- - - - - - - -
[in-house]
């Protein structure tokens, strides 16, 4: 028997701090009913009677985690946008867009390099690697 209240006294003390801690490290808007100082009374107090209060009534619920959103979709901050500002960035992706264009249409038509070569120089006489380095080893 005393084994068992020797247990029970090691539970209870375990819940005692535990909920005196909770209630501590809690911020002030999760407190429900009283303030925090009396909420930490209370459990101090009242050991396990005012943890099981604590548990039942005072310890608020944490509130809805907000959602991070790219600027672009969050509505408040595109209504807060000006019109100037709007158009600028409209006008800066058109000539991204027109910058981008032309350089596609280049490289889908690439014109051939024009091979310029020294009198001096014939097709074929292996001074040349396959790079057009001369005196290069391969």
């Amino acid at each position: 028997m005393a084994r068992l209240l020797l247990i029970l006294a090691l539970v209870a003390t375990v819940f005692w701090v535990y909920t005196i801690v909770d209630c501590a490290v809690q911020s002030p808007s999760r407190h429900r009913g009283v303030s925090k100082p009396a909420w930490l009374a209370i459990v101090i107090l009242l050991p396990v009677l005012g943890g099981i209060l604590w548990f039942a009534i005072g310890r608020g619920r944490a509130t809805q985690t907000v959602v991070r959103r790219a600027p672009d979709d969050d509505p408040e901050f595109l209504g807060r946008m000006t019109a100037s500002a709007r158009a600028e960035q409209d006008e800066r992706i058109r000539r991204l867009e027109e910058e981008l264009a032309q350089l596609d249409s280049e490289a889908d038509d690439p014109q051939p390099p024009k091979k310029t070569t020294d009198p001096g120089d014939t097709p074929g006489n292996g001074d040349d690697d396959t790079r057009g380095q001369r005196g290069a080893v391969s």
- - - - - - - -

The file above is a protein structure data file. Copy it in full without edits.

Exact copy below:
[in-house]
């Protein structure tokens, strides 16, 4: 028997701090009913009677985690946008867009390099690697 209240006294003390801690490290808007100082009374107090209060009534619920959103979709901050500002960035992706264009249409038509070569120089006489380095080893 005393084994068992020797247990029970090691539970209870375990819940005692535990909920005196909770209630501590809690911020002030999760407190429900009283303030925090009396909420930490209370459990101090009242050991396990005012943890099981604590548990039942005072310890608020944490509130809805907000959602991070790219600027672009969050509505408040595109209504807060000006019109100037709007158009600028409209006008800066058109000539991204027109910058981008032309350089596609280049490289889908690439014109051939024009091979310029020294009198001096014939097709074929292996001074040349396959790079057009001369005196290069391969």
């Amino acid at each position: 028997m005393a084994r068992l209240l020797l247990i029970l006294a090691l539970v209870a003390t375990v819940f005692w701090v535990y909920t005196i801690v909770d209630c501590a490290v809690q911020s002030p808007s999760r407190h429900r009913g009283v303030s925090k100082p009396a909420w930490l009374a209370i459990v101090i107090l009242l050991p396990v009677l005012g943890g099981i209060l604590w548990f039942a009534i005072g310890r608020g619920r944490a509130t809805q985690t907000v959602v991070r959103r790219a600027p672009d979709d969050d509505p408040e901050f595109l209504g807060r946008m000006t019109a100037s500002a709007r158009a600028e960035q409209d006008e800066r992706i058109r000539r991204l867009e027109e910058e981008l264009a032309q350089l596609d249409s280049e490289a889908d038509d690439p014109q051939p390099p024009k091979k310029t070569t020294d009198p001096g120089d014939t097709p074929g006489n292996g001074d040349d690697d396959t790079r057009g380095q001369r005196g290069a080893v391969s």